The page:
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Gödel's incompleteness theorem states that: "if a system is consistent, it is not complete." And it's well known that there are unprovable statements in ZF, e.g. GCH, AC, etc.

However, why does this mean that ZF is consistent? What does "relatively consistent" actually mean?

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I'm not sure "relatively consistent" is a technical term. There are things called "relative consistency results", but they are relative results about consistency, not results about relative consistency. –  Henning Makholm Aug 16 '12 at 15:36
Your statement of the incompleteness theorem is wrong. The system must also be assumed to be sufficiently powerful to allow you to encode arithmetic in it. (You probably know this, but other visitors to the site might get confused.) –  Harald Hanche-Olsen Aug 16 '12 at 15:52

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We have to hedge quite a bit in what you said. First, there are many complete theories: the theory of all groups of order 7 is complete, as an example. However, Gödel showed that any "nice enough" consistent first-order theory capable of encoding basic arithmetic is incomplete. (There is a complete theory of number theory, usually denoted $\mathrm{Th}(\mathbb{N})$, which consists of all formulas that are true in the standard model of number theory; unfortunately, this is not a "nice enough" theory -- it's impossible to program a computer to tell the axioms from the non-axioms!)

Also, these statements that you gave, (G)CH, AC,, are not provably unprovable in ZF. However, it is provable that they are only provable in ZF if ZF is itself inconsistent.

This is what a relative consistency result means: it is a result that says the consistency of one theory implies the consistency of the other. Kurt Gödel proved that if ZF is consistent, then so if ZFC+V=L (and also that V=L implies GCH). Paul Cohen proved that if ZF is consistent, then both ZF+$\neg$AC and ZFC+$\neg$CH are consistent. More fundamentally, ZF implies the consistency of PA. These are fundamentally relative consistency, and cannot be improved to straight consistency results. This stems from Gödel's Second Incompleteness Theorem, which basically implies acceptance of the consistency of ZF(C) is an article of faith (though one I'm happy to believe in).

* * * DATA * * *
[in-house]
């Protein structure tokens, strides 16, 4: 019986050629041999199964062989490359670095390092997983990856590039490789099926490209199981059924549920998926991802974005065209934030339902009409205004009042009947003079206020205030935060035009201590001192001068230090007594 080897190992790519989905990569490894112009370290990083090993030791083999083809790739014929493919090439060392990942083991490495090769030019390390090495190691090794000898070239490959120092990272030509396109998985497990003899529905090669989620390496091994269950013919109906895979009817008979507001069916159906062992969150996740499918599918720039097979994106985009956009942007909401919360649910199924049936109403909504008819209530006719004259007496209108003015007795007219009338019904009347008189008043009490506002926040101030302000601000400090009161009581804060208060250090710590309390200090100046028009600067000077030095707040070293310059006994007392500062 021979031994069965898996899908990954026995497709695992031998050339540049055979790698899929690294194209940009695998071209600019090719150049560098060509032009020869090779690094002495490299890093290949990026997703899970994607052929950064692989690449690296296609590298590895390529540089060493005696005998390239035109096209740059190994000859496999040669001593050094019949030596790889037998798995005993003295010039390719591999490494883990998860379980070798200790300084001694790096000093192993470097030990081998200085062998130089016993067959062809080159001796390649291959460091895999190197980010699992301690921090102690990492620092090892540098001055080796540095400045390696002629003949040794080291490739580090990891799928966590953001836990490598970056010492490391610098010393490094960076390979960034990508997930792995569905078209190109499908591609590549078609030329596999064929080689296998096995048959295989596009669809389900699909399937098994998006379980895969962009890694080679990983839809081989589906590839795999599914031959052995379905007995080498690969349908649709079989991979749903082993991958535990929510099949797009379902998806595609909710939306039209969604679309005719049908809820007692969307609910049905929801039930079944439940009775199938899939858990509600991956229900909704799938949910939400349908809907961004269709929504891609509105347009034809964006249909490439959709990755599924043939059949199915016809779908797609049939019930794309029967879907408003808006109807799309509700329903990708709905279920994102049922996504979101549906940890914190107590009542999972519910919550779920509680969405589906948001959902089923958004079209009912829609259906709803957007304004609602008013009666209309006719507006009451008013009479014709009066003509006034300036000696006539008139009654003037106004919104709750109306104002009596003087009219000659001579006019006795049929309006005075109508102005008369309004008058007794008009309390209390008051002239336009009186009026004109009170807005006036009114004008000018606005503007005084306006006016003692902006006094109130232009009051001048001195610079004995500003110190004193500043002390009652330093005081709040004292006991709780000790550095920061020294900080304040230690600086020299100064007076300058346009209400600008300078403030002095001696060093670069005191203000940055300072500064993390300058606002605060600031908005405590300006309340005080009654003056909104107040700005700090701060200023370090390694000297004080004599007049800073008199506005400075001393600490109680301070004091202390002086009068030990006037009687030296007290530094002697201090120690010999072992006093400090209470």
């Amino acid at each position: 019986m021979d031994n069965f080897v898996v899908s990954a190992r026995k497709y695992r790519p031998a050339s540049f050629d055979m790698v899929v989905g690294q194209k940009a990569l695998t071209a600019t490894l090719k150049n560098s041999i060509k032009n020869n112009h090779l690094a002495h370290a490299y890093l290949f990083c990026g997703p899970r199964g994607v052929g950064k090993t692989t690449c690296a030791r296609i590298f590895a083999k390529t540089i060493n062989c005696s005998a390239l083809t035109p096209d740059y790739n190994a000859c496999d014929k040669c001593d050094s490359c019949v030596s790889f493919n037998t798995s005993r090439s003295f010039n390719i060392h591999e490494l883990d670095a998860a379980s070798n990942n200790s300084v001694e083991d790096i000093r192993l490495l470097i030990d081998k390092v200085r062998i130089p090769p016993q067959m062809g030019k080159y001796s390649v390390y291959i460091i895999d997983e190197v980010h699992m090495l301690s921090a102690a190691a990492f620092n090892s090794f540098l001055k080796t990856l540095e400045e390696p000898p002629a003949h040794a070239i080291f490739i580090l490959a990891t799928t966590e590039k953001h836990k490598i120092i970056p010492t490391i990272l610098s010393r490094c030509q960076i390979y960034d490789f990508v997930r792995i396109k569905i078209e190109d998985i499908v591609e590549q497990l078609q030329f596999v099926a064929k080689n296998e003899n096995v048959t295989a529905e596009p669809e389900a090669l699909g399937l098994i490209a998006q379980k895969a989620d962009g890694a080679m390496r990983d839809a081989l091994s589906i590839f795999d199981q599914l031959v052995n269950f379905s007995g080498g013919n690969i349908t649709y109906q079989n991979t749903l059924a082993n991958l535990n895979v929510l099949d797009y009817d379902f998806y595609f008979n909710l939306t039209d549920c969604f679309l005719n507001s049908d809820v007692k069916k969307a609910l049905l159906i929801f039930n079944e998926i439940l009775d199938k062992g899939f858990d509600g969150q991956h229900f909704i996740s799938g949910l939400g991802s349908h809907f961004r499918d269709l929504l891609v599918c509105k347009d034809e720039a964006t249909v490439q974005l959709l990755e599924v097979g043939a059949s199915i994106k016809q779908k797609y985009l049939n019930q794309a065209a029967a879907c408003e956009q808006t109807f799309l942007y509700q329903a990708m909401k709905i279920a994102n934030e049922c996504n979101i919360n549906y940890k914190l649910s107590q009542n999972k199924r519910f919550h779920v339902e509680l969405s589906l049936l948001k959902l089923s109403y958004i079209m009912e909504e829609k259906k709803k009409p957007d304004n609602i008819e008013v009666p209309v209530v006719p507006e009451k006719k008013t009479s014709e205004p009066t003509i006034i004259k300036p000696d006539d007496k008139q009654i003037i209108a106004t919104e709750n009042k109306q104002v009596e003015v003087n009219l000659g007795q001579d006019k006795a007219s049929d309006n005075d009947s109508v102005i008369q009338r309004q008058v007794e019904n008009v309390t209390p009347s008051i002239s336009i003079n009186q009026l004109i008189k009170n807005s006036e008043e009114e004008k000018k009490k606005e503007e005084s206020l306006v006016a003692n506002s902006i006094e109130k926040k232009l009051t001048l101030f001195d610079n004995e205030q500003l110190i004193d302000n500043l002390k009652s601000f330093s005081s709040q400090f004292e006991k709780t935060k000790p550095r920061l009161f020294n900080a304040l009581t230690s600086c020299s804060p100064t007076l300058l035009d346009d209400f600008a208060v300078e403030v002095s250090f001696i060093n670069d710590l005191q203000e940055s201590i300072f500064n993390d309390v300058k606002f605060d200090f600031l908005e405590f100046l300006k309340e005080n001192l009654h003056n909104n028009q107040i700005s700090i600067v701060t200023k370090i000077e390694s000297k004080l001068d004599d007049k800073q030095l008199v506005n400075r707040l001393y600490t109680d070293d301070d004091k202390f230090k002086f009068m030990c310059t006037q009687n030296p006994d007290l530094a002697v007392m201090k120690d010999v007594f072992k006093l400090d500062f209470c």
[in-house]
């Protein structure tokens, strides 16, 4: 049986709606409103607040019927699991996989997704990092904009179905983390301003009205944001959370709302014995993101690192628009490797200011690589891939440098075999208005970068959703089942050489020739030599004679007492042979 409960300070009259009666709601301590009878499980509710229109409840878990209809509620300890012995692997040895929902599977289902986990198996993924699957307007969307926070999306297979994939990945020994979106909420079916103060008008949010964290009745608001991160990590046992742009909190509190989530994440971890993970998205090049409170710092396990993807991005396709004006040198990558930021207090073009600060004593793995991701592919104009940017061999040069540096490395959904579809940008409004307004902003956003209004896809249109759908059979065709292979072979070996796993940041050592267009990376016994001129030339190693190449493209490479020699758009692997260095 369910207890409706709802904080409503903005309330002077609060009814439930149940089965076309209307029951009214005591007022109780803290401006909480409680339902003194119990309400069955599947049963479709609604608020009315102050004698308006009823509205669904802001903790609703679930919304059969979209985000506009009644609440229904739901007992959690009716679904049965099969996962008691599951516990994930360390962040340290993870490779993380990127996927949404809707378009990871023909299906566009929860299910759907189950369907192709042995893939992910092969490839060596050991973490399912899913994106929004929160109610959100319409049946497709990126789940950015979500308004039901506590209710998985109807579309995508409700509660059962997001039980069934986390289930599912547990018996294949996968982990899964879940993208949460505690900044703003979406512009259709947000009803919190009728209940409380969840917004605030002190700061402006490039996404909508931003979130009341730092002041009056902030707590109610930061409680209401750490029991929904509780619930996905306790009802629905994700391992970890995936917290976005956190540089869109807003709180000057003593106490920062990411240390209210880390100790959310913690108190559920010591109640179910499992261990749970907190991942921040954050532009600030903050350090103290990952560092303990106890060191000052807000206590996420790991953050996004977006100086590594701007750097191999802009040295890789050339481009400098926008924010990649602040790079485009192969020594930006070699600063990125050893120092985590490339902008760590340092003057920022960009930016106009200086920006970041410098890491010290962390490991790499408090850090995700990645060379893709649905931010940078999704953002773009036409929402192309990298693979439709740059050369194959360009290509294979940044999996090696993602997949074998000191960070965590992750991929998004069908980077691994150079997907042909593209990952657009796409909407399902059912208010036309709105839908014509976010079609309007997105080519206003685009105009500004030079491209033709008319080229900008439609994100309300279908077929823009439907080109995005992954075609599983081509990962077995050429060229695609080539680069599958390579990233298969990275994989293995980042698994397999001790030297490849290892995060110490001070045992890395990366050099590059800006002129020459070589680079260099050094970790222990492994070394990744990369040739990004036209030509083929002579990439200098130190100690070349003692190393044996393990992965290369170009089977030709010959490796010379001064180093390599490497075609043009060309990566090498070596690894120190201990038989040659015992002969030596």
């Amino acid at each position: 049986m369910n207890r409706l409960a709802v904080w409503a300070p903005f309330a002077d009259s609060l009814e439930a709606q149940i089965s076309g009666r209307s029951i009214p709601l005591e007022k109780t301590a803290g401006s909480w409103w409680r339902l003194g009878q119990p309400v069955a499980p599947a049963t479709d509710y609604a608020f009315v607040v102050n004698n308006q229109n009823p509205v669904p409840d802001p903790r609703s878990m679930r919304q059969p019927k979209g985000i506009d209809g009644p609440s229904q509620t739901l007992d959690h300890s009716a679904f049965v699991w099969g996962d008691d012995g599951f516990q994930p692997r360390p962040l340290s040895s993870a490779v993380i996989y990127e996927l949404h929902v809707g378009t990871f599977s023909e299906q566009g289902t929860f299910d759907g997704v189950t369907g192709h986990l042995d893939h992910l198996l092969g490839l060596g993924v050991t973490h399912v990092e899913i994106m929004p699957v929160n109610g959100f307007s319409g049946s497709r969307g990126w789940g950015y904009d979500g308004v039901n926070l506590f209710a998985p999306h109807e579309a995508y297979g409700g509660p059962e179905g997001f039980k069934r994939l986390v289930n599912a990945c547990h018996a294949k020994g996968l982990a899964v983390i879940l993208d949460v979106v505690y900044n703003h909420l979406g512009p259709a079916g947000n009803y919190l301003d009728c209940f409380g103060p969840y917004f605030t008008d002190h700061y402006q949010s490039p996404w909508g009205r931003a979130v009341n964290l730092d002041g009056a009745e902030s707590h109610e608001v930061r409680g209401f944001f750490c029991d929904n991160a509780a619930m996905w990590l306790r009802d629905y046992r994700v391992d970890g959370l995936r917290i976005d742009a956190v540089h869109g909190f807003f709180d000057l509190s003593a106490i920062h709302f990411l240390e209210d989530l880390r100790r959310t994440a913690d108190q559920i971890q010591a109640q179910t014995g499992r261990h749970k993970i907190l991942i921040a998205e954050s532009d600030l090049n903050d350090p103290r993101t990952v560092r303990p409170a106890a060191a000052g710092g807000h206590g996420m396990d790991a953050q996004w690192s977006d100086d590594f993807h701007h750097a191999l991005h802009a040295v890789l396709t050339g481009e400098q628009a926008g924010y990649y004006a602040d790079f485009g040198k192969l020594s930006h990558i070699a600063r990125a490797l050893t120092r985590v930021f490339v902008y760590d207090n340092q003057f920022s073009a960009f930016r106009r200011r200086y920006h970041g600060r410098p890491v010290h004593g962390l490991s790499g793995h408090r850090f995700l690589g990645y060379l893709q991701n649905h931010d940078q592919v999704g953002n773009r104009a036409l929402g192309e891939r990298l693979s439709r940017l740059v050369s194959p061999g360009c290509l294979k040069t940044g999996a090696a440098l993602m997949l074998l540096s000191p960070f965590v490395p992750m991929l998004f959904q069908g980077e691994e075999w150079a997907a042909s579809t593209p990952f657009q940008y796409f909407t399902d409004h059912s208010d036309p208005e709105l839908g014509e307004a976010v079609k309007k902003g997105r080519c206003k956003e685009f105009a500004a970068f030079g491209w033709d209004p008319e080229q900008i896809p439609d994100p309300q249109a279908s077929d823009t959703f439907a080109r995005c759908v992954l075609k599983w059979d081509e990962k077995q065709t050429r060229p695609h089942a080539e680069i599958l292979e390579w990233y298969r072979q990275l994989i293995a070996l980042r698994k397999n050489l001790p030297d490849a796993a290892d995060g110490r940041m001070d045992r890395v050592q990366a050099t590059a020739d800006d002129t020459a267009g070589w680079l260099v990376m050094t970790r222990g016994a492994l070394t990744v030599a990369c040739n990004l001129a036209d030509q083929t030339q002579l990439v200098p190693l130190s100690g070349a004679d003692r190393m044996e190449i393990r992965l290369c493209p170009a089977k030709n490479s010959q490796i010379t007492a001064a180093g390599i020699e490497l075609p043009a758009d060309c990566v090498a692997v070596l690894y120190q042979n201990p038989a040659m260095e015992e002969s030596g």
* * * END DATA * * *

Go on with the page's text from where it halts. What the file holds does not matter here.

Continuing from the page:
I recommend that you look at the first page of George Boolos's "Gödel's second incompleteness theorem explained in words of one syllable" (Mind, vol.103, pp.1-3). It is a quite entertaining look at the meaning of Gödel's Second Incompleteness Theorem.

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Relatively consistent means that if some other system is consistent, then so is the given system. For example, ZF is relatively consistent with ZF-Foundation (and vice versa), and relatively consistent with ZFC (and vice versa). For a unidirectional example, the axioms of Peano arithmetic are relatively consistent with ZF. However, the consistency of Peano arithmetic does not entail the consistency of ZF. (Thanks again, Henning.)

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Doesn't one usually say "equiconsistent" in these cases? –  Henning Makholm Aug 16 '12 at 15:38
Yes, though off the top of my head I couldn't think of a consistency result that only went one way. –  Cameron Buie Aug 16 '12 at 15:43
If ZF is consistent, then PA is consistent? –  Henning Makholm Aug 16 '12 at 15:45
/facepalm/ Thank you, Henning. –  Cameron Buie Aug 16 '12 at 15:58
"If a system is not complete, then it is consistent." Seeing that complete usually means "proves $\sigma$ or $\lnot\sigma$ for every sentence $\sigma$" and that consistent usually means "does not prove every sentence $\sigma$," a system that is not complete must be consistent. There are variations but, in any case, I don't think your second sentence exactly says what you meant to say. –  François G. Dorais Aug 16 '12 at 17:02

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